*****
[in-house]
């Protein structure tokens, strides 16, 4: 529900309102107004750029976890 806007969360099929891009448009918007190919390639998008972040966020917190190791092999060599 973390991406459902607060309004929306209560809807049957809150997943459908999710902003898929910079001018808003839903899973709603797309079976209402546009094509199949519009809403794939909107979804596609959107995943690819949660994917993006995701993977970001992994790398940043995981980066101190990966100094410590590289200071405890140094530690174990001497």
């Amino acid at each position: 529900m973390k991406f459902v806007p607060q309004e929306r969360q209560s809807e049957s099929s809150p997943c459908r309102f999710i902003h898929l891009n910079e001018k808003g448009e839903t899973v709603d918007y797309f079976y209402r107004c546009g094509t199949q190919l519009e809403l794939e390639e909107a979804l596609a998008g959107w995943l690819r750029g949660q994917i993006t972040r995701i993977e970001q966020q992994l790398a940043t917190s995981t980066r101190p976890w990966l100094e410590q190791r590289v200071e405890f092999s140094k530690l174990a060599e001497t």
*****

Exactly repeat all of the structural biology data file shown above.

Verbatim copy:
[in-house]
């Protein structure tokens, strides 16, 4: 529900309102107004750029976890 806007969360099929891009448009918007190919390639998008972040966020917190190791092999060599 973390991406459902607060309004929306209560809807049957809150997943459908999710902003898929910079001018808003839903899973709603797309079976209402546009094509199949519009809403794939909107979804596609959107995943690819949660994917993006995701993977970001992994790398940043995981980066101190990966100094410590590289200071405890140094530690174990001497």
């Amino acid at each position: 529900m973390k991406f459902v806007p607060q309004e929306r969360q209560s809807e049957s099929s809150p997943c459908r309102f999710i902003h898929l891009n910079e001018k808003g448009e839903t899973v709603d918007y797309f079976y209402r107004c546009g094509t199949q190919l519009e809403l794939e390639e909107a979804l596609a998008g959107w995943l690819r750029g949660q994917i993006t972040r995701i993977e970001q966020q992994l790398a940043t917190s995981t980066r101190p976890w990966l100094e410590q190791r590289v200071e405890f092999s140094k530690l174990a060599e001497t």